“Sorry,” he recovers charmingly, “I didn’t see you there.”

“No, me either.” I try to breathe. I feel like I know him from somewhere.

“Stuart Stephens.” He proffers his hand in greeting.

“Olivia Grace Thorpland.” I shake his in return. “But you can call me Gigi.”

“Hello, Gigi. Nice to meet you.” He is impeccably mannered even after our near death collision. Must be the British thing.

“So are you here for the party too?” I inquire. “Do you know where it is?”

“Party?” he asks, confused. “No, I just had a meeting here.”

“Ah, I see,” I say, although I don’t, given the hour. I definitely know him from somewhere. Got it, he’s a comedian.

“Well, care to join me anyway?” I offer politely. After all, he’s British, I’m being a good ambassador. He appears a bit bewildered.

“No, thanks. I best be going.”

“Are you sure? My friends are in there.”

“Really? Your friends are in there?” He seems surprised to see where I’m gesturing.

“Yup,” I tell him confidently.

“Oh, well, thanks for the invite, but I’m completely sure. Thanks anyway,” comes his nervous reply. “But, can I ask you a question?” I nod. “Is this all, um, kosher?”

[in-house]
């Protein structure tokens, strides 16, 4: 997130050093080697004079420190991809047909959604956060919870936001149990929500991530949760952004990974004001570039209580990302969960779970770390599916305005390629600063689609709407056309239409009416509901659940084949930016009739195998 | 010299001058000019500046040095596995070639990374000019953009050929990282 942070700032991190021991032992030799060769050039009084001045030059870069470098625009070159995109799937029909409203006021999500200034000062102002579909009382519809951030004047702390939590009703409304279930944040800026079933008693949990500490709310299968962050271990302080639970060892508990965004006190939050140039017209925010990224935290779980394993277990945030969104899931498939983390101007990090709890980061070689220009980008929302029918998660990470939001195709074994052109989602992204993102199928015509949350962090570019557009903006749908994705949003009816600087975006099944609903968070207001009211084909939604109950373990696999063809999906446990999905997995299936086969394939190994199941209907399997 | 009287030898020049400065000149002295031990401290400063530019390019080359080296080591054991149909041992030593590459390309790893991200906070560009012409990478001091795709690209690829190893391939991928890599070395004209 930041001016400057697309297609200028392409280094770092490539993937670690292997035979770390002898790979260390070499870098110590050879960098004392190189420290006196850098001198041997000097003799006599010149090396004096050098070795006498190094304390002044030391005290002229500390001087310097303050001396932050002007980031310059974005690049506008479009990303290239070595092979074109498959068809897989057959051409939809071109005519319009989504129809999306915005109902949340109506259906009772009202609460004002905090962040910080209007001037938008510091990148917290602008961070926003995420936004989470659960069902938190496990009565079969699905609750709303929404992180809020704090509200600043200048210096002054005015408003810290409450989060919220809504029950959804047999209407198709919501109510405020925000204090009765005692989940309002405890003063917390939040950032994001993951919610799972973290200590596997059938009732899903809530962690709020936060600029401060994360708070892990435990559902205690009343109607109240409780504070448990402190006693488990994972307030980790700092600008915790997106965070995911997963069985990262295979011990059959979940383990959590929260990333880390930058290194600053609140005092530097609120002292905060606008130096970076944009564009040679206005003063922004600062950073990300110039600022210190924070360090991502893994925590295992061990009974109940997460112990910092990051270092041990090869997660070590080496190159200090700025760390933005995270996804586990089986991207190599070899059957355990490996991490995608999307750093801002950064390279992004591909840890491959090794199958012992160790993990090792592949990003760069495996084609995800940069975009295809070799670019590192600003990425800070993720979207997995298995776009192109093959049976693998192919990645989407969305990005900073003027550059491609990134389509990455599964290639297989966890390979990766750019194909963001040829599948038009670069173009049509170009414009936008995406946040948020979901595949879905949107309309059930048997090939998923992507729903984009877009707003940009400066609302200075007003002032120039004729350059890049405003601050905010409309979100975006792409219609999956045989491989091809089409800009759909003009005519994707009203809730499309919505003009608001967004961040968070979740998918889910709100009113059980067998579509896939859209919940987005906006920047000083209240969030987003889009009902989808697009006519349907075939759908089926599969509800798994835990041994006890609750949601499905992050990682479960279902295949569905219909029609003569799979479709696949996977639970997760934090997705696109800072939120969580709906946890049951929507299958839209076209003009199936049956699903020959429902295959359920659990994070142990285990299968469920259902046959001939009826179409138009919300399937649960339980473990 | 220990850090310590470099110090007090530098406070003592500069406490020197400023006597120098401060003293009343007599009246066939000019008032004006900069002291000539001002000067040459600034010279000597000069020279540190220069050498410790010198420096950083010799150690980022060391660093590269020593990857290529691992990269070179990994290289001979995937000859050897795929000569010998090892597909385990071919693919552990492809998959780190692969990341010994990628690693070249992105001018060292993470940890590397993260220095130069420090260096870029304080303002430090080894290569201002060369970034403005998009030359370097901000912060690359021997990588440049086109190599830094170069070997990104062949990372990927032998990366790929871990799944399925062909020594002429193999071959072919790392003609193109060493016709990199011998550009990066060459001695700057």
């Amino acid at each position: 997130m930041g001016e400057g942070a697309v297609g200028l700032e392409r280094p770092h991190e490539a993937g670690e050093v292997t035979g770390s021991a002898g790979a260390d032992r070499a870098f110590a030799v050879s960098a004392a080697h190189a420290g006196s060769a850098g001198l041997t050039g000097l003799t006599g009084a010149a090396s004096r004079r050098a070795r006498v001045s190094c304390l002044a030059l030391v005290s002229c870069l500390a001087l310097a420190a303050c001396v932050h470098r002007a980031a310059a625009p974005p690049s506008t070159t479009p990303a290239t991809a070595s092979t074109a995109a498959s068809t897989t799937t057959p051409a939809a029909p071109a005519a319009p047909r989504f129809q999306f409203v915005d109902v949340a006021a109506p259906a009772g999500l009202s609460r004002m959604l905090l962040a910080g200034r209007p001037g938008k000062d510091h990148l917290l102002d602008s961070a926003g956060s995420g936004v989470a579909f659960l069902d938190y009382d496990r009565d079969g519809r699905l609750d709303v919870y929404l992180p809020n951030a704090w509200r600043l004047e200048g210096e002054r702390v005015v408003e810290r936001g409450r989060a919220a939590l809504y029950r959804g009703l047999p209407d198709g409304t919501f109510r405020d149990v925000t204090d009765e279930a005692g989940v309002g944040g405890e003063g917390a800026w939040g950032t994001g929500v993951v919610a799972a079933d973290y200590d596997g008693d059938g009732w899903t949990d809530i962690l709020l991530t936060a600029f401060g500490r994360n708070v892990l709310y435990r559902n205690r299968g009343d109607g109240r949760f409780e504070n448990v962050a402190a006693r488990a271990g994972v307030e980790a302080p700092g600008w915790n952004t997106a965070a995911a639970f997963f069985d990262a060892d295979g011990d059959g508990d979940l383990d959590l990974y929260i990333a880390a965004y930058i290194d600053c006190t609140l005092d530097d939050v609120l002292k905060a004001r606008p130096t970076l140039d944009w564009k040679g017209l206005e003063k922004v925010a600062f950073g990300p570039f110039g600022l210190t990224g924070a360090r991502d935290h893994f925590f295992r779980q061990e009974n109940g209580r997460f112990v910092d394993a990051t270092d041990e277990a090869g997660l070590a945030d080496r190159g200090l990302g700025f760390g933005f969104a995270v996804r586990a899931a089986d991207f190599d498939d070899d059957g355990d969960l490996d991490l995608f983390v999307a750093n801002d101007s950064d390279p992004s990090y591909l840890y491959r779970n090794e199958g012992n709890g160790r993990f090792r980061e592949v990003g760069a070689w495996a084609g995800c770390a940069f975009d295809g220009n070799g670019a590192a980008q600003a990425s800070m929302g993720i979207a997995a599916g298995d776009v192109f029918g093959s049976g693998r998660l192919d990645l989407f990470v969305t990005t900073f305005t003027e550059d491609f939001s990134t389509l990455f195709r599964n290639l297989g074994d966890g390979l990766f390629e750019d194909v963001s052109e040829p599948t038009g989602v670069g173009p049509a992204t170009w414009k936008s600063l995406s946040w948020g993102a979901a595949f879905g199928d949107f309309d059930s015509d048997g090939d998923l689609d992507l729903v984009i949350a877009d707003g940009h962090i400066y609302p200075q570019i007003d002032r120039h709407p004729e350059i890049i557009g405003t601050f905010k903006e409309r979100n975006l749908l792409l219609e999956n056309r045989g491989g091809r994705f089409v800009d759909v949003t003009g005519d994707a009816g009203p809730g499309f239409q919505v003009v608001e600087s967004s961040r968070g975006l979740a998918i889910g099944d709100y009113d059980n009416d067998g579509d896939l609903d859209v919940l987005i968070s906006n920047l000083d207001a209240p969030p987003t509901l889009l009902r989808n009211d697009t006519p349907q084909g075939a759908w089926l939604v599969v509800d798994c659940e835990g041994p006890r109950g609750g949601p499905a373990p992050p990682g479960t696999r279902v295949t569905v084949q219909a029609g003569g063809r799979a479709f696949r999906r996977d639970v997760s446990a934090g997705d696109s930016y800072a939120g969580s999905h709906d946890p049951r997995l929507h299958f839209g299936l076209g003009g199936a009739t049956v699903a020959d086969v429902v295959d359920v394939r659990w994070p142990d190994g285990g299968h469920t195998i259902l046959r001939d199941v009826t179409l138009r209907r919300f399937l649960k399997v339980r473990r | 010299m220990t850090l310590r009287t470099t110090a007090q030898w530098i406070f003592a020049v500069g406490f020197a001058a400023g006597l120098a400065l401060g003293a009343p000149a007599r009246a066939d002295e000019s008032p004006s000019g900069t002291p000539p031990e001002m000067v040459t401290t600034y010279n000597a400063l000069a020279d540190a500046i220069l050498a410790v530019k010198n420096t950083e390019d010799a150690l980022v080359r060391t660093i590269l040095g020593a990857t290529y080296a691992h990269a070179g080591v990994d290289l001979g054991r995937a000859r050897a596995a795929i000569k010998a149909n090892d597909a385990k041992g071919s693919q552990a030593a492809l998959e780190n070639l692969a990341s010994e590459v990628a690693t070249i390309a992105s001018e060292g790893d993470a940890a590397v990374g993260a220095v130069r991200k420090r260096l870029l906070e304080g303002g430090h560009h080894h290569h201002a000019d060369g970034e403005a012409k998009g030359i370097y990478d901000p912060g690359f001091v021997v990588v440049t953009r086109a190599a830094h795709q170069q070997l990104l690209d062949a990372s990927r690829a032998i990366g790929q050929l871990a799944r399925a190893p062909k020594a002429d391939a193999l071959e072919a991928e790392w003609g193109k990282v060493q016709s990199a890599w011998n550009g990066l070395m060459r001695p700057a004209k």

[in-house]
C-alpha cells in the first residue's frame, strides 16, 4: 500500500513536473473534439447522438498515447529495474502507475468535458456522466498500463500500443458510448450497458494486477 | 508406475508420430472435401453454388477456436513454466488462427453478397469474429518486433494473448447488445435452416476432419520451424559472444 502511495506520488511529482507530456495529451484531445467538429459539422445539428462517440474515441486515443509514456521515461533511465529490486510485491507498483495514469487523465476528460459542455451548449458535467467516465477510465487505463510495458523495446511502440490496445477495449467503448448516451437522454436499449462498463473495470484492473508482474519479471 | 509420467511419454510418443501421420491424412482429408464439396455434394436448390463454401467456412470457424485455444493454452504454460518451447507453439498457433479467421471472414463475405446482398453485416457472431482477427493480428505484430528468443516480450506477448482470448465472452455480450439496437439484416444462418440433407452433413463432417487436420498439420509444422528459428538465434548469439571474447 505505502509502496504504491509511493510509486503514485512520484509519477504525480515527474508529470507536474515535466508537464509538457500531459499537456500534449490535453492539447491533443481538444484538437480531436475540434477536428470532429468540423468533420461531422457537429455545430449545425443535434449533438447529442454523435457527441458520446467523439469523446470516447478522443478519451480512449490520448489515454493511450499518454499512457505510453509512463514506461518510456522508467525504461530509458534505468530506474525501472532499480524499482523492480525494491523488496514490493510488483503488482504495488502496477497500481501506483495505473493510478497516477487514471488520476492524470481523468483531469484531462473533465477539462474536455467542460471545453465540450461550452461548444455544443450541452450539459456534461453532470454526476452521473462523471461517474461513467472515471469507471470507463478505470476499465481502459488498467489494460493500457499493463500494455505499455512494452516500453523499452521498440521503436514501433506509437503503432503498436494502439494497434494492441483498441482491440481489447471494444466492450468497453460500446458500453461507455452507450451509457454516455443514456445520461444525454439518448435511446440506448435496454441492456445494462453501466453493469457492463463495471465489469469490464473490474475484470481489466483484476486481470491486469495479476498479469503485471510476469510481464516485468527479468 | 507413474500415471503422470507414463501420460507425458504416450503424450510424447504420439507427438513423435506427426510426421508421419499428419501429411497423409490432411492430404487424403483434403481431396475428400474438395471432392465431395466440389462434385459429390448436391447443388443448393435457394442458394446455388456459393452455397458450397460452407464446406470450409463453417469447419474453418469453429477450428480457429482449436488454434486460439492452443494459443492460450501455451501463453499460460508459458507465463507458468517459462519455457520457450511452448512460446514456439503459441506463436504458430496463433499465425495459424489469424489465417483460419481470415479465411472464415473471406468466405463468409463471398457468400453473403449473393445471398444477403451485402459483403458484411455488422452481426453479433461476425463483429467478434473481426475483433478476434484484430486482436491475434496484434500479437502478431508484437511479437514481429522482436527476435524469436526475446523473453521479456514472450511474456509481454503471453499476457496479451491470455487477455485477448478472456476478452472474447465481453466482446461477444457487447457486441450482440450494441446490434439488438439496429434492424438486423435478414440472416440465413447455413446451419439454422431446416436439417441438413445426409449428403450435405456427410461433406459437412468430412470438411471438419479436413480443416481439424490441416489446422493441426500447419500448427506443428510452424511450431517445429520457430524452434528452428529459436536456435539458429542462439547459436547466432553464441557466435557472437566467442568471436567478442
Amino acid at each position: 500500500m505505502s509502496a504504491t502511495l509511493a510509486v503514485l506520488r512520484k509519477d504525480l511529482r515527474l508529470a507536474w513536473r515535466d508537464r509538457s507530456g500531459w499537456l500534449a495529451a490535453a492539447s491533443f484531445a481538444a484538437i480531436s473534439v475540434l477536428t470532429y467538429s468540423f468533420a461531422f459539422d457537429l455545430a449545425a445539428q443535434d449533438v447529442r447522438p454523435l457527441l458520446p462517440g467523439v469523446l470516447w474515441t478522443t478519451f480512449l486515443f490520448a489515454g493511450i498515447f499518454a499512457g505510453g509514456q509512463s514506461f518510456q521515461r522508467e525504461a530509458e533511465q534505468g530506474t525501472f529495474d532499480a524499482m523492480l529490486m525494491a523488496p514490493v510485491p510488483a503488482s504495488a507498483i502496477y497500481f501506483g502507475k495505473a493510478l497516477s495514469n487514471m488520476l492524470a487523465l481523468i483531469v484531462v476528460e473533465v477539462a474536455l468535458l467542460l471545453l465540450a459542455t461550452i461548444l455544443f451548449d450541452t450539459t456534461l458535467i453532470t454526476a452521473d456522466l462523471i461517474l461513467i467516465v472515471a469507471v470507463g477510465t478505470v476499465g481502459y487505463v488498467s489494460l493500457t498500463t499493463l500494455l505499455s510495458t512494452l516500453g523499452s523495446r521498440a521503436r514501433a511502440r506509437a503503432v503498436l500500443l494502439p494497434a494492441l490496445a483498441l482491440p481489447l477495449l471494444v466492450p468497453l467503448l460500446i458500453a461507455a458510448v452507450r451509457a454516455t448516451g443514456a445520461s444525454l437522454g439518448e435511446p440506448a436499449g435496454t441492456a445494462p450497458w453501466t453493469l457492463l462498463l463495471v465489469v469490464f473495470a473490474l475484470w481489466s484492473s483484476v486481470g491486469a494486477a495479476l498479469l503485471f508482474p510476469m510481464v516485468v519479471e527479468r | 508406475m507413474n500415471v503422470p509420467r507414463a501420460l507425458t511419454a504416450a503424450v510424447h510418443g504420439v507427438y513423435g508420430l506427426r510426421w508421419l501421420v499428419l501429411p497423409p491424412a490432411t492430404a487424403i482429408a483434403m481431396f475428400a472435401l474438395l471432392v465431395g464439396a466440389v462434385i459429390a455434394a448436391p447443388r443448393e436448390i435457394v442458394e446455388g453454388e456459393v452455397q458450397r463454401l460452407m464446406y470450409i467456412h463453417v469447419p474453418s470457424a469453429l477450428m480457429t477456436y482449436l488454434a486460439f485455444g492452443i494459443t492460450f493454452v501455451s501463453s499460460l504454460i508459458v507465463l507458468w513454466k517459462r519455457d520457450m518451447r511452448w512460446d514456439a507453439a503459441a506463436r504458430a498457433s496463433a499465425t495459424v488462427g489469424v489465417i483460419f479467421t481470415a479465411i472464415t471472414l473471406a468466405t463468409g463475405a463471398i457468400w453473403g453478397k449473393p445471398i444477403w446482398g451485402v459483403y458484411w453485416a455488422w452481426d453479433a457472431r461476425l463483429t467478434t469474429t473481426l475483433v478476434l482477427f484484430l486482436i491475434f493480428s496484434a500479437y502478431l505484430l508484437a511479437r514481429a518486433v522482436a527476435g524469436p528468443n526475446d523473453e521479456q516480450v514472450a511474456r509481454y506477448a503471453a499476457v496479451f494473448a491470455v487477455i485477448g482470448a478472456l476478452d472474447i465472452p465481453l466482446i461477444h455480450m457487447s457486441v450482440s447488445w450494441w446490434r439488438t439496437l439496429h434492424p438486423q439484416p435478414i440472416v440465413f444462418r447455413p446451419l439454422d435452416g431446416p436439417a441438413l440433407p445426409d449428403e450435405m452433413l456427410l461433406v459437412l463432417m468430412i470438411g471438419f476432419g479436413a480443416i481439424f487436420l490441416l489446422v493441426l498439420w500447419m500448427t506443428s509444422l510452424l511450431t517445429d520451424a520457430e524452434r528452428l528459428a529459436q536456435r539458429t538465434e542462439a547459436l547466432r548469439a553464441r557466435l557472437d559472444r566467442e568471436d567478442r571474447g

“I, I, don’t know.” I hesitate. Is he Jewish and British? Is that a thing?

“Well, I’ll let you get on,” he says. “Have a good night.”

“You too. Bye,” I reply. And with that, we walk off in opposite directions.

Finally, I reach a semi-circled entryway that has the option of five doors, one straight ahead and two on either side. These are not your ordinary doors either. They are heavy, arched, rustic, dark brown, slated wooden doors. I’m not really in the mood to crash a wedding reception, murder, or worse, a live band performance; and, given that anything could be behind these doorways, I’m about to give up on this expedition completely, when one of the doors, the entryway smack dab in the center, starts to creak open, apparently of its own accord. A feeling of unexpected dread overtakes me. I brace myself, unsure of what to expect to find behind it.